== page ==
When it comes to bankruptcy, not all debts are the same. There are two different kinds of debts—unsecured and secured debts. In bankruptcy, only your unsecured debts are discharged. That may leave you with the question: What happens to my secured debts?
Secured versus Unsecured Debts
A secured debt is one that is attached to some sort of collateral. This collateral protects the lender or creditor in case you fall behind on your payments. The most common secured debts are mortgages and car loans. If you fall behind on your mortgage, the bank can foreclose on it and sell the home to try and get some of their money back. Same with a car. If you don’t make your payments, the car can be repossessed.
Unsecured debts, on the other hand, have no collateral tied to them. Unsecured debts include credit card debt, student loans, or payday loans. These are the debts that are the types of debts that can be discharged after your bankruptcy. There are a few exceptions to this, such as child support and student loans that are less than seven years old.
Secured Debts in Bankruptcy
Unlike unsecured debts, secured debts aren’t automatically discharged in bankruptcy. Each situation is different. Only your bankruptcy trustee can tell you what exactly will happen to your secured debts. However, as a general rule, whether or not you get to keep your secured debts during your bankruptcy depends on a number of factors. These include:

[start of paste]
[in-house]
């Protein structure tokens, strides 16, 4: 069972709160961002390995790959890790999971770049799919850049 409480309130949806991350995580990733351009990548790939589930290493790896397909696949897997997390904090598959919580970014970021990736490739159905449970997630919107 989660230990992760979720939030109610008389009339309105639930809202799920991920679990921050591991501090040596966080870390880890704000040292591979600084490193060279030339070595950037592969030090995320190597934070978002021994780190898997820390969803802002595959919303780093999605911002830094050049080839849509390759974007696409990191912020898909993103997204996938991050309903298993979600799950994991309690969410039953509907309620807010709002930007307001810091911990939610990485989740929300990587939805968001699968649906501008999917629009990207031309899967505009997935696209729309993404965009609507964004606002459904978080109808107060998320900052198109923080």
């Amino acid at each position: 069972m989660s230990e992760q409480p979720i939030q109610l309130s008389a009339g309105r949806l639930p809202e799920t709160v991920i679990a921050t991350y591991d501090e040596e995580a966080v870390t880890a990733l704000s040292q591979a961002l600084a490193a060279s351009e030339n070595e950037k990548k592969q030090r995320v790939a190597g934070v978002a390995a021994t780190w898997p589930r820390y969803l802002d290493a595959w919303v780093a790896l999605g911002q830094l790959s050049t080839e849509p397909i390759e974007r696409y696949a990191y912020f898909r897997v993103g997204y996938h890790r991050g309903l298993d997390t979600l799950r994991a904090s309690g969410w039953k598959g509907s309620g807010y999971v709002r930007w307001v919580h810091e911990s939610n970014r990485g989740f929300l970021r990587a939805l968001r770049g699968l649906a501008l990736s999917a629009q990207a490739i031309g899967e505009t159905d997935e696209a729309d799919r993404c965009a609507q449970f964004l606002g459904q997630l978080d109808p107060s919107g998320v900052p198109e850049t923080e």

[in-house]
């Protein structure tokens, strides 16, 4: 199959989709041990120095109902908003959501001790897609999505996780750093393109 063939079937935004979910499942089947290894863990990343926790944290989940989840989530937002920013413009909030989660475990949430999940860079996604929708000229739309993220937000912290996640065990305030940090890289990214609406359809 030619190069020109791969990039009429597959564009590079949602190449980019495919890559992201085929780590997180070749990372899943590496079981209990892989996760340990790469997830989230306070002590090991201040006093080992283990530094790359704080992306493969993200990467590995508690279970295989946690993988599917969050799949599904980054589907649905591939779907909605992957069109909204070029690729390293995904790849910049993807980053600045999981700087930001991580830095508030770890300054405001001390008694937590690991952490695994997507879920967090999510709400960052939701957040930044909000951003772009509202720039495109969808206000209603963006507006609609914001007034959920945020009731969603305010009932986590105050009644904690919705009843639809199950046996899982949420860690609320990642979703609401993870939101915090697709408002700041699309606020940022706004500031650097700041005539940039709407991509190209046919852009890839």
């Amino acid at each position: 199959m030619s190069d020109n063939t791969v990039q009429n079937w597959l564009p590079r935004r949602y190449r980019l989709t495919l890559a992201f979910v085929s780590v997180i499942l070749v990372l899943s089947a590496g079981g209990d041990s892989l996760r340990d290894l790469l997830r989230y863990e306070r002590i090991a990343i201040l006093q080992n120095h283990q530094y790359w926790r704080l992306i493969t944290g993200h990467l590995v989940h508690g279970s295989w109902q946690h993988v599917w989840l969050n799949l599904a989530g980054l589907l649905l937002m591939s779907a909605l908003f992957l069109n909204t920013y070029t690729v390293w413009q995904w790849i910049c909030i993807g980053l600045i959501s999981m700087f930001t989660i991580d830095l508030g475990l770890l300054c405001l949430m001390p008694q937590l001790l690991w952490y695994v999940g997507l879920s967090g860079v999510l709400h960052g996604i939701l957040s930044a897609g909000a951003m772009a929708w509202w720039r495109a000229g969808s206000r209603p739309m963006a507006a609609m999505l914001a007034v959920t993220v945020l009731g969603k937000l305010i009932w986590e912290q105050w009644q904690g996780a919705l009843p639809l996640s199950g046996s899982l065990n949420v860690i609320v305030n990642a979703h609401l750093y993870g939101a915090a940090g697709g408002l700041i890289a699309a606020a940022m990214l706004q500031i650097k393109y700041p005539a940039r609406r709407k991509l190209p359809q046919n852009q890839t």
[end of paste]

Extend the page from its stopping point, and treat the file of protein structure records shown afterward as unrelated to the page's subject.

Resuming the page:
- The amount of equity you have. During a bankruptcy, there are certain exemptions that are safe from seizure. Your home and vehicles may be exempt, depending on whether or not you have equity in them and how much is there. For example, if you have a home that is worth less than what you would have to pay to sell it, you have negative equity in your home. If you’ve paid off thirty thousand dollars off your principal, and your house value is the same as when you purchased it, you have thirty thousand dollars in equity.
- Your province. Each province and territory has different laws regarding equity of secured debts and exemptions. In Alberta, for example, up to $40,000 of equity in your home is exempt. In Nova Scotia, however, there are no exemptions for your home.
- Your payment status. If the amount of equity in your home or vehicle makes it exempt from seizure, you may be able to keep your secured assets if you can make payments on time. If you can’t afford it, the asset can be returned to the creditor.
- Your budget. Even if you can keep your secured assets, it doesn’t always mean you should. If you can’t afford your monthly payments, you may be better off finding something more affordable.
Because every person’s situation is unique, your trustee can help you better understand what will happen to your secured debts in bankruptcy.